The Lonely Sense: The Autobiography of a Psychic Detective, by Robert Cracknell
This is not a case book, and psychic detection arrives fairly late on in Robert Cracknell’s career. We begin at the beginning, in 1935, and trace his fractured childhood, including an unhappy period as an evacuee in Nottingham. After an abortive stint in the RAF he became a tramp, living on the edges of society. He had trouble finding a niche, and drifted for many years; as Colin Wilson says in his introduction, Cracknell falls into the category of outsider. This part of the book could very easily have veered into misery memoir territory, but Cracknell’s inner strength and lack of self-pity, plus a determination to learn from every situation in which he finds himself, allow him to write dispassionately about this period. The implication is that his challenging experiences assisted the development of psychic abilities, though he is adamant that these are possessed by all, not a select few, and what he does can be done by anybody.
Cracknell’s explorations of the psychic side of his life make for interesting reading. He tells us about the profound influence Meher Baba had on him, brushes with black magic, a meeting with the witch Alex Sanders, another with a security-obsessed Uri Geller, in love with his own celebrity. A visit to the set of Coronation Street to meet William Roache may have had a calming influence on the place, but clearly not enough, as there were still phenomena there for the Most Haunted team to investigate later.
Psychic detection is less prominent than is promised by the subtitle. There are confidentiality issues, but Cracknell concedes that police forces do not admit to using psychics. Unfortunately this means that there is no independent corroboration of his statements concerning his involvement (and the cynical sceptic will also notice the repeated references to his associations with downmarket newspapers like The News of the World and most notably The Sunday People). He hints that he has been involved in far more cases than he details, but it is unclear why he presents these ones rather than others, and to what extent the ones he does mention were materially assisted by his efforts. Since the police aren’t saying, it is impossible to assess his claims. Cracknell says that some of his predictions were lodged with the SPR but if they were, the files seem to have disappeared. Going by his own accounts here, the results are decidedly patchy, even though he claims something like an 80% success rate overall.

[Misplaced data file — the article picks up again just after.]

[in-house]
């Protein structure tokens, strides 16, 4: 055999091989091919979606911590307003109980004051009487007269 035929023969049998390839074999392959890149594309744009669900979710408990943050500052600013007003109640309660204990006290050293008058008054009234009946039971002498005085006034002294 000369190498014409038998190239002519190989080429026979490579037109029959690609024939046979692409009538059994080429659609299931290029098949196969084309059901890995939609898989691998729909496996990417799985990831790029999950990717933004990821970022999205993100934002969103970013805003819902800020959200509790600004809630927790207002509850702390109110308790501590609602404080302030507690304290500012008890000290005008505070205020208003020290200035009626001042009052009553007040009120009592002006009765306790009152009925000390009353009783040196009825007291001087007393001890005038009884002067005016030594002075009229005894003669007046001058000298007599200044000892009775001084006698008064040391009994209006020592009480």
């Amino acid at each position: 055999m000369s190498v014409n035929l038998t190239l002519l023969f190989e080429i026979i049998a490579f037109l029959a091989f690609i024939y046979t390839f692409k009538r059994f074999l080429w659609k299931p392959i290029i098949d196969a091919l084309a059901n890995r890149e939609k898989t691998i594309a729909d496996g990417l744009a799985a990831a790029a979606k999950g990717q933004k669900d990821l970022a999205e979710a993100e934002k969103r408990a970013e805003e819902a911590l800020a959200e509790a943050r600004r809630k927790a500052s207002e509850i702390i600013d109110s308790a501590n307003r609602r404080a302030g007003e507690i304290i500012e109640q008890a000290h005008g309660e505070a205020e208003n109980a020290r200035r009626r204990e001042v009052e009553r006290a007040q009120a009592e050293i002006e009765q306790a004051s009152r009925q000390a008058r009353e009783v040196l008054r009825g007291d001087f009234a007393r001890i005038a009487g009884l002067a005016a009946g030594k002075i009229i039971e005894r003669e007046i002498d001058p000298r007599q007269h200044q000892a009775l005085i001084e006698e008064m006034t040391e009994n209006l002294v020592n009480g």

The section on Genette Tate, who vanished in August 1978, age 13, is brief and not particularly informative. After accusing Genette’s father John of abusing Genette, Cracknell says he was “astonished” that John Tate, who “seemingly had an alibi” for the time of her disappearance, was not charged with abuse. The “seemingly” suggests that the alibi was not a strong one, but in his book Genette is Missing, John Tate states that he was in Exeter that afternoon with his wife Violet, Genette’s step-mother. That seems fairly robust. Psychics, including Gerard Croiset and Nella Jones, swarmed all over the case, to the extent that the ubiquitous Colin Wilson contributed a chapter to Tate’s book specifically on the involvement of psychic detectives. Wilson was keen for Cracknell to solve the mystery as he was trying to place Cracknell’s autobiography for him and success would have guaranteed a sale. Business is business.
Wilson devotes rather more space to Genette in The Psychic Detectives than Cracknell does in his book. According to Wilson, Cracknell predicted that Genette’s body would be found within ten days, a prediction missing from Cracknell’s book. Cracknell also omits the information, which Wilson includes, that Violet told Cracknell that her husband was having an affair. This person, it transpired, was Genette’s step-sister, aged nine. John Tate confessed to the police and the story appeared in a Sunday newspaper in May 1980. He was not prosecuted, Wilson says, because of the distress already experienced by the family. Rather different times, one feels. In any case, Wilson is completely satisfied that Tate’s alibi for Genette’s disappearance was genuine, as must have the police. He does not mention Cracknell being involved in Tate’s confession, nor is there any reference to Genette having been abused, but in Cracknell’s version, Tate went to the police as a direct result of Cracknell being hired by the News of the World to reopen the case “some years later“, and confessed to abusing both Genette and her sister.
Melvyn Harris in Sorry, You’ve Been Duped says that almost five hundred psychics supplied information on Genette‘s disappearance, and the police had to deal with some 1,200 letters. He says that one of these individuals, left unnamed, came unbidden from Cornwall to Devon, and “shook like a leaf” at the scene of the abduction. This person said that Genette would be found in two days and the murderer caught the day after that. When these predictions failed to come to pass he disappeared, though later he claimed in a newspaper to have been called in by the police. Cracknell was on holiday in Cornwall when the story broke, so one does wonder if he was the person being described by Harris. Despite all this unsavoury hoopla, Genette is still missing.